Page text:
Similarly, research in other major cities like Chicago connects COVID-19 excess deaths to historically redlined communities. Data from Cook County, Chicago revealed that since June 2020, COVID-19-related deaths have been nearly 30% higher for Black residents [4]. Consequently, historically low-graded Cook County neighborhoods experienced a sharper increase in pandemic mortality rates, disproportionately higher in the Black population [4]. Redlined communities, already grappling with limited access to local healthcare facilities and socioeconomic resources, have disproportionately suffered the burden of the pandemic's impact. Investigations that connect redlining maps and pandemic-related health outcomes illustrate that COVID-19 has further exacerbated the health disparities that persist in redlined communities, underscoring the continued health consequences of structural discrimination.

To address these deeply rooted issues, recognizing the influence of systemic racism and redlining on public health is paramount. Addressing health inequities born from redlining demands a multifaceted, targeted approach. This encompasses increased investment in underserved communities characterized by residential segregation, including policy initiatives allocating federal funding to boost the number of local healthcare facilities, enhance the quality and availability of affordable housing, and increase financial investments in public school systems. It could also be advantageous to institute place-based measures focused on community investment, such as increasing minimum wage, expanding food stamp eligibility, improving public transport, and offering tax subsidies to attract new businesses and supermarkets [2]. Integrating research that validates the relieving effects of social resource intervention in residentially segregated communities can prove worthwhile in addressing racial inequities within the pandemic [5].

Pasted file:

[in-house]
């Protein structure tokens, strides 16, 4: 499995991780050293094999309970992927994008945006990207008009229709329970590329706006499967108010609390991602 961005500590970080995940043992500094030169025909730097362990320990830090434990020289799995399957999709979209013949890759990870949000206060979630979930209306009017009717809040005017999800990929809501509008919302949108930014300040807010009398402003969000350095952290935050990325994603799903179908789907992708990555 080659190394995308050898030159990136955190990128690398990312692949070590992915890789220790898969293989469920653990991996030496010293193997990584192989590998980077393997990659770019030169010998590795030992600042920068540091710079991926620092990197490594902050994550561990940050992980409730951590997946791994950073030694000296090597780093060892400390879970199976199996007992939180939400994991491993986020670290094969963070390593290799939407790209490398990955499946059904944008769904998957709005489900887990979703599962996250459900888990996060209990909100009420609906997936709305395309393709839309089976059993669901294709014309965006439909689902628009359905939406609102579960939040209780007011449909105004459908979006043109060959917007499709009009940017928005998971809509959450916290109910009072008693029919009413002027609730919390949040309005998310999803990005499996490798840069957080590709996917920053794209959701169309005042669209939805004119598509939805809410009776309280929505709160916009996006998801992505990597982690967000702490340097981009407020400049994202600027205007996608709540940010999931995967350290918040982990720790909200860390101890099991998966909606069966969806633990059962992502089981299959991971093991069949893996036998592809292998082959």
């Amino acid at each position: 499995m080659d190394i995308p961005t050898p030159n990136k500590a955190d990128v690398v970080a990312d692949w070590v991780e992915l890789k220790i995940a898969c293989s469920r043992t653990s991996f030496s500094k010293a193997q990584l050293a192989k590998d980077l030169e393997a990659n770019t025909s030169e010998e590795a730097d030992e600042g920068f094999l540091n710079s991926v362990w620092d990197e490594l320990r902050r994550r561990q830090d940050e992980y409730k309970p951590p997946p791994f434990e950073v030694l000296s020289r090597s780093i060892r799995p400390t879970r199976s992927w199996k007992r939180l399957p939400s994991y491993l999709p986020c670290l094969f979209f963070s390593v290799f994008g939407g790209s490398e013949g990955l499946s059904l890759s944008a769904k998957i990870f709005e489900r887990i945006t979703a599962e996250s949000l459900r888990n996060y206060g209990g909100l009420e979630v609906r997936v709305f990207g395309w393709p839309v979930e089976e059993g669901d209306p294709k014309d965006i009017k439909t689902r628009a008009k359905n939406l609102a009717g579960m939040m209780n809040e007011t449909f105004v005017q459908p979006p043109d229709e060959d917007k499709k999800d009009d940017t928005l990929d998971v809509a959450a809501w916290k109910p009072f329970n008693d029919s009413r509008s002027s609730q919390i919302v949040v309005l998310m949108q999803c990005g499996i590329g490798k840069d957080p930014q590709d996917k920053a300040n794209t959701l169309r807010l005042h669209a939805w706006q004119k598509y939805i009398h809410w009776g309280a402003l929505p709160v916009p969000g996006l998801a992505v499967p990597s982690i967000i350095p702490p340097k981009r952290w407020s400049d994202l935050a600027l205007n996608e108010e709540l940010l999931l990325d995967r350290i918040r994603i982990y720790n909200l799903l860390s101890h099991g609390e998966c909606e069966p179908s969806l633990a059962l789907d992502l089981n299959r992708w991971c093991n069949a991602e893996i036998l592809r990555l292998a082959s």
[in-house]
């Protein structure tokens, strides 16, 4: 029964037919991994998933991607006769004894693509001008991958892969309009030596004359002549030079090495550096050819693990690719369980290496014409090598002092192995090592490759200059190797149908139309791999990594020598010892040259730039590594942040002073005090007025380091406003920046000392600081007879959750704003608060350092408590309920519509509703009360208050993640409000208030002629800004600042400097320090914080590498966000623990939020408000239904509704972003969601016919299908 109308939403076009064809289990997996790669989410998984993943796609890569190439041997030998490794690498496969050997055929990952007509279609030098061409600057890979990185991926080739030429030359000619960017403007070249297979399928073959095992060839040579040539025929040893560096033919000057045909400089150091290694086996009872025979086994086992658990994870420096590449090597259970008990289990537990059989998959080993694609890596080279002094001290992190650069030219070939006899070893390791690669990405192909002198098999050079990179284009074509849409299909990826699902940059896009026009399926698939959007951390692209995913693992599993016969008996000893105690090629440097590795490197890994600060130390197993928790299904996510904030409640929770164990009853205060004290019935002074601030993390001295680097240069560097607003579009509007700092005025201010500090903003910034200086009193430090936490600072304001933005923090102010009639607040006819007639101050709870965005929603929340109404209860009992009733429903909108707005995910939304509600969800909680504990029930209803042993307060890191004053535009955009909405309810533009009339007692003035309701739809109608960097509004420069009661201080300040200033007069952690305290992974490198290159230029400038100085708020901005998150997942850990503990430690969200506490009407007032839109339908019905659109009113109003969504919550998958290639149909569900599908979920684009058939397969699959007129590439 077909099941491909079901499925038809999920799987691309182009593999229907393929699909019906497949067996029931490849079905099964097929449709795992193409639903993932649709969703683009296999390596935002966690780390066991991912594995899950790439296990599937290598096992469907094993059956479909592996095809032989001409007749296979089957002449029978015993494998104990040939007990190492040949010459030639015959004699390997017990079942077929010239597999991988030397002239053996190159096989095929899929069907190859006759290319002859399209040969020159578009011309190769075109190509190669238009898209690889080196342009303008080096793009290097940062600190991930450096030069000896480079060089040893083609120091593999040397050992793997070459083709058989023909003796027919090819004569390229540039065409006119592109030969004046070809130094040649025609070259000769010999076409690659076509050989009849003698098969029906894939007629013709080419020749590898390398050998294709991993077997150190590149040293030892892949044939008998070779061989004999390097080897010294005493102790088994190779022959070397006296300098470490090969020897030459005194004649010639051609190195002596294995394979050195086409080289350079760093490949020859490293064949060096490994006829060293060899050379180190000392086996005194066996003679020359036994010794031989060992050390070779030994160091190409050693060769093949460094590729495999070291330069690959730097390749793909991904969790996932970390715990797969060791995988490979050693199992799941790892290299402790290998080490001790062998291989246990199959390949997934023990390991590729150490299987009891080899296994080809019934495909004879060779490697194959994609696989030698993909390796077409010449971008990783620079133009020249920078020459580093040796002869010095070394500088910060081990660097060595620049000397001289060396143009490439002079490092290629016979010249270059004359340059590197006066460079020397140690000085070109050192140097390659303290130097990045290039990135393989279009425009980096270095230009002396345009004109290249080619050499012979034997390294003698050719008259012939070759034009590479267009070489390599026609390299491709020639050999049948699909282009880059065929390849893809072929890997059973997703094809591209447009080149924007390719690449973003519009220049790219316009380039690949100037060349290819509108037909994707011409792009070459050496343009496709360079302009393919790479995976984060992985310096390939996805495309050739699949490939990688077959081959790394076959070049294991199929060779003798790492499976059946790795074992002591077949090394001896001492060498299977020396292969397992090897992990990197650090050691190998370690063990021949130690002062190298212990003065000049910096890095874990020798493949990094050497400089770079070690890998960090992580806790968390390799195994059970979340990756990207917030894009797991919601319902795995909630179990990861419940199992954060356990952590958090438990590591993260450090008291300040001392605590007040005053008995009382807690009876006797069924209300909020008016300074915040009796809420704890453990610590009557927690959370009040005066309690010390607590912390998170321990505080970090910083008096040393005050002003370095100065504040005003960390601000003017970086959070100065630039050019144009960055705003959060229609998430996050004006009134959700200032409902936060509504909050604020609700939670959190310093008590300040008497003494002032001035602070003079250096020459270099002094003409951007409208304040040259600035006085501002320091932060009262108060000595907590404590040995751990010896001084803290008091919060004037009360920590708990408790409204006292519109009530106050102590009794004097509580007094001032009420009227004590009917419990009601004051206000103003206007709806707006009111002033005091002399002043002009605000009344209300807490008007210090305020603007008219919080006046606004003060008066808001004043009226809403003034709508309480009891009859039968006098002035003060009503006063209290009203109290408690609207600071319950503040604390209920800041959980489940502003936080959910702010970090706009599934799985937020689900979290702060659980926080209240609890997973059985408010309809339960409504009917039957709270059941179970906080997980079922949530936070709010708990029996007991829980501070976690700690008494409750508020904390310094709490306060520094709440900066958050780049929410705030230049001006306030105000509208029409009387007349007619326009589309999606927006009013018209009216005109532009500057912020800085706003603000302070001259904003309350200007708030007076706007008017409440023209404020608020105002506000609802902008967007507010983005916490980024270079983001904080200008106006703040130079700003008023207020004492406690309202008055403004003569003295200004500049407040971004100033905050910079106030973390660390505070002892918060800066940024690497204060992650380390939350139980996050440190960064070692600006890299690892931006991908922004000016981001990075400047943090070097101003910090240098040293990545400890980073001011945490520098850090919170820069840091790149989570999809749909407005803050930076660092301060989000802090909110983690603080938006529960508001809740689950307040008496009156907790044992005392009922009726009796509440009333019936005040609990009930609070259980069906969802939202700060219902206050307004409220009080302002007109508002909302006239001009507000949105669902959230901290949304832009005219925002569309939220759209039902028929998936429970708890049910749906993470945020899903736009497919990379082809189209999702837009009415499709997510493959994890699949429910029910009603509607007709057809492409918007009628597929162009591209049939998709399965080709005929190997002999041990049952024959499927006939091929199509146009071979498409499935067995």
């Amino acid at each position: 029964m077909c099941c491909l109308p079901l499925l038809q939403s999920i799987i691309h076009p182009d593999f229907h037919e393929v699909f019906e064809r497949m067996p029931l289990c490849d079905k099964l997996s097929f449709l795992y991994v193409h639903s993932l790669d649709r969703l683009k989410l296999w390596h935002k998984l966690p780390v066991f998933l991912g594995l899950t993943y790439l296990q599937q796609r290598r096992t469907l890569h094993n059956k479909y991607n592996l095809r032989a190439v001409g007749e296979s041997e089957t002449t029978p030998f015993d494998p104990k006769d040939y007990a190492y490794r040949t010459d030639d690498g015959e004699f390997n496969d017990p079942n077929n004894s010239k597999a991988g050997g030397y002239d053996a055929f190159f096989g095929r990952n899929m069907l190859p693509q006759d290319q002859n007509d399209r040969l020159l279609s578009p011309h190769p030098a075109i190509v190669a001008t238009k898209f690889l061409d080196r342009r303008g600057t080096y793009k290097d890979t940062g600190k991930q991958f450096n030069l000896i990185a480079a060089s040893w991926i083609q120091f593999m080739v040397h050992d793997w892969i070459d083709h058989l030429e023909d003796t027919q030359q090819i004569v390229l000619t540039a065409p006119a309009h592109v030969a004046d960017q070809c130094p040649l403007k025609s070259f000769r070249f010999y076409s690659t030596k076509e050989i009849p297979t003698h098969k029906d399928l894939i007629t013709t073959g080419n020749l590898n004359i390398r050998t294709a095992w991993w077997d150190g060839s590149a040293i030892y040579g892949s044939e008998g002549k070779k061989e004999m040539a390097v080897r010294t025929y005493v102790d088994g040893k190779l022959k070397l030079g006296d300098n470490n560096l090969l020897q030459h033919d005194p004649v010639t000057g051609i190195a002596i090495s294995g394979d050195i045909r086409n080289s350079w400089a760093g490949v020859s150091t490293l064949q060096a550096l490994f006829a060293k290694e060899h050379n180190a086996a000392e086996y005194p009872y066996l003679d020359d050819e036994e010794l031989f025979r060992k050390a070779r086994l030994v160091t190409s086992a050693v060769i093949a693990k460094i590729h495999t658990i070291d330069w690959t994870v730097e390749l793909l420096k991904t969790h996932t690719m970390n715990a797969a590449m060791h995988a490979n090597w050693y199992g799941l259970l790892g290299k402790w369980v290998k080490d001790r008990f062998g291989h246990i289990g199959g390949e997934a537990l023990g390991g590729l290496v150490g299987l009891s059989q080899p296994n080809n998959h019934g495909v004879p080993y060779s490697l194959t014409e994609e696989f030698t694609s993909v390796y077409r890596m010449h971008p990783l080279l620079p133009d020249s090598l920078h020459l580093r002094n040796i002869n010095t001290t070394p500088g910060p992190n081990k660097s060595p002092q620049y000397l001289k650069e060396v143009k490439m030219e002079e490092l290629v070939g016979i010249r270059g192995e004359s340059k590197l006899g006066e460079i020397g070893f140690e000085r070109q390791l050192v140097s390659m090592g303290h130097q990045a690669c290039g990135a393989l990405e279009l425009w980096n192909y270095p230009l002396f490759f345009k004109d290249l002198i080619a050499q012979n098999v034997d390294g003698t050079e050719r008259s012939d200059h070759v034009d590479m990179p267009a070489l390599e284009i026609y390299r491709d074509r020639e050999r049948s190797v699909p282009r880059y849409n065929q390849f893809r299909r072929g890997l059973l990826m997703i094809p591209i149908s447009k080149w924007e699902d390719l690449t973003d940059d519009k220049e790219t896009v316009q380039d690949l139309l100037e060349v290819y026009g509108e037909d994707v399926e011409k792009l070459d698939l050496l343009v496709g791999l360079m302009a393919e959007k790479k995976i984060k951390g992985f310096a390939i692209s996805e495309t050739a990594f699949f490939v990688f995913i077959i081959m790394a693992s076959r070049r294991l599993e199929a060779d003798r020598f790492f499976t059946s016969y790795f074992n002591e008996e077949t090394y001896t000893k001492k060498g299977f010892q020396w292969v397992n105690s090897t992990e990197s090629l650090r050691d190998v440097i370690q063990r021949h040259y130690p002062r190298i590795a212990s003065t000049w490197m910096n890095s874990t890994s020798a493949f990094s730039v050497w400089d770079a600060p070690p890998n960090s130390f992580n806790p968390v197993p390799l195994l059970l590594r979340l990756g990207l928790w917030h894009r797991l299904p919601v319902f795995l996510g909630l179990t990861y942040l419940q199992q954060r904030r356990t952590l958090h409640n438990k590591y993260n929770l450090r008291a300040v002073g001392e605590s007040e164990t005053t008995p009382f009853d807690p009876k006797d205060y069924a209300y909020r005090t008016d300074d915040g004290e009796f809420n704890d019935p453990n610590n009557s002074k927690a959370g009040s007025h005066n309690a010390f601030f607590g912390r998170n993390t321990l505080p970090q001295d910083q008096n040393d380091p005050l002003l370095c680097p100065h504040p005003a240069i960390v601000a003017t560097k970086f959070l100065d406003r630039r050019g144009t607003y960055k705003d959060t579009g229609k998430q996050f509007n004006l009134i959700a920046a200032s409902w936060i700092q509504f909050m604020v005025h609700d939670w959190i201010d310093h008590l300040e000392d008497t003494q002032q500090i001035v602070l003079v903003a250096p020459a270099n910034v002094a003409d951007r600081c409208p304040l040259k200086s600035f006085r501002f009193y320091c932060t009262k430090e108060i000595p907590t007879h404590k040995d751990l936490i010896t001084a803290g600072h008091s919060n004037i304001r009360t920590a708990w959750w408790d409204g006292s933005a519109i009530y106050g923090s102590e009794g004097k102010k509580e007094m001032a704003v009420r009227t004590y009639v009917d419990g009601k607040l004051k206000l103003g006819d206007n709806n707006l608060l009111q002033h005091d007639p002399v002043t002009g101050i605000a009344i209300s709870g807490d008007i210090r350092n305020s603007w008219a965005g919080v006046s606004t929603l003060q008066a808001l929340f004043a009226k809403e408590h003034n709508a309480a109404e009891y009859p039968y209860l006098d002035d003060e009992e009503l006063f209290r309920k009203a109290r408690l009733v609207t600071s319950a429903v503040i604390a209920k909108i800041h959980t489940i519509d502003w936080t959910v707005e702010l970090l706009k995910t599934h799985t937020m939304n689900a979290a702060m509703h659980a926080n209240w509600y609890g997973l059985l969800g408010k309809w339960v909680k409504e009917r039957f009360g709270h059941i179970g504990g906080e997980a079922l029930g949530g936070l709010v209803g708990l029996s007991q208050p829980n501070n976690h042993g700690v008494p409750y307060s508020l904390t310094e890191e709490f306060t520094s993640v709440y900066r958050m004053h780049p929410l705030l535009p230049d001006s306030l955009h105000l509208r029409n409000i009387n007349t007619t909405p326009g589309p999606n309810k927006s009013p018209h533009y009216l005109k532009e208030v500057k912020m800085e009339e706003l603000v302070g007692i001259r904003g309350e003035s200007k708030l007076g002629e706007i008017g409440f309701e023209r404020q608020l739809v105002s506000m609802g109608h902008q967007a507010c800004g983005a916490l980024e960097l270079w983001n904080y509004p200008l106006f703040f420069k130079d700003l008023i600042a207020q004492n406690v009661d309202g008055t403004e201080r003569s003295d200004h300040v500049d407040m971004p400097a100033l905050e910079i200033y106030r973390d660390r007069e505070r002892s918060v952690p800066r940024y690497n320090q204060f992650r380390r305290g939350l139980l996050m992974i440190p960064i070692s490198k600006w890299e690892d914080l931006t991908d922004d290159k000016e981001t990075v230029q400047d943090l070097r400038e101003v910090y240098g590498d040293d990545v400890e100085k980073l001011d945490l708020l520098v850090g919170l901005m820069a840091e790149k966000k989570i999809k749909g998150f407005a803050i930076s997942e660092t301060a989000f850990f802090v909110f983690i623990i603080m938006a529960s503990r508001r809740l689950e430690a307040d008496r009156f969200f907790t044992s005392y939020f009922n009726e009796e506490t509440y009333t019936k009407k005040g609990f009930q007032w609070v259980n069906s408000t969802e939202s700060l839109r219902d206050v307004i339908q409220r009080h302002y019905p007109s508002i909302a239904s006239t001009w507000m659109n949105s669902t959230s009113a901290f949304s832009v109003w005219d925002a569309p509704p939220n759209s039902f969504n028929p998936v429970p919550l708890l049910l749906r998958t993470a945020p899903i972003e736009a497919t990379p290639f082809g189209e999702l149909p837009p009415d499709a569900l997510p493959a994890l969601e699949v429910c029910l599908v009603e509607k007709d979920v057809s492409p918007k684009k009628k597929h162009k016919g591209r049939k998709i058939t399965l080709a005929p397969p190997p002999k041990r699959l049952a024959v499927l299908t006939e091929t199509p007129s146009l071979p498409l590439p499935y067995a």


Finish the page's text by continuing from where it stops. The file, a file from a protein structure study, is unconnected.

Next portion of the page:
In conclusion, the clear relationship between redlining and COVID-19 health outcomes , accentuates the continued need for structural approaches to managing health inequities. The COVID-19 pandemic has underscored the urgency of addressing growing racial health disparities, highlighting the necessity for targeted interventions in disease prevention efforts. To build a healthier, more equitable society, rectifying the costs of historical injustices must be a core priority of the public health aim.

 

Works Cited

1.       Li, M., Yuan, F. Historical Redlining and Resident Exposure to COVID-19: A Study of New York City. Race Soc Probl 14, 85–100 (2022). https://doi.org/10.1007/s12552-021-09338-z

2.       Egede, L.E., Walker, R.J., Campbell, J.A. et al. Modern Day Consequences of Historic Redlining: Finding a Path Forward. J GEN INTERN MED 38, 1534–1537 (2023). https://doi.org/10.1007/s11606-023-08051-4

3.       Popescu I, Duffy E, Mendelsohn J, Escarce JJ. Racial residential segregation, socioeconomic disparities, and the White-Black survival gap. PLoS ONE 13(2): e0193222 (2018). https://doi.org/10.1371/journal.pone.0193222

4.       Bertocchi, G., Dimico, A. COVID-19, Race, and Redlining. IZA Institute of Labor Economics 1-5 (2020). https://doi.org/10.1101/2020.07.11.20148486

5.       Borrell, N., White, K. Racial/ethnic residential segregation: Framing the context of health risk and health disparities. Health Place 17(2): 438–448. (2011) doi:10.1016/j.healthplace.2010.12.002.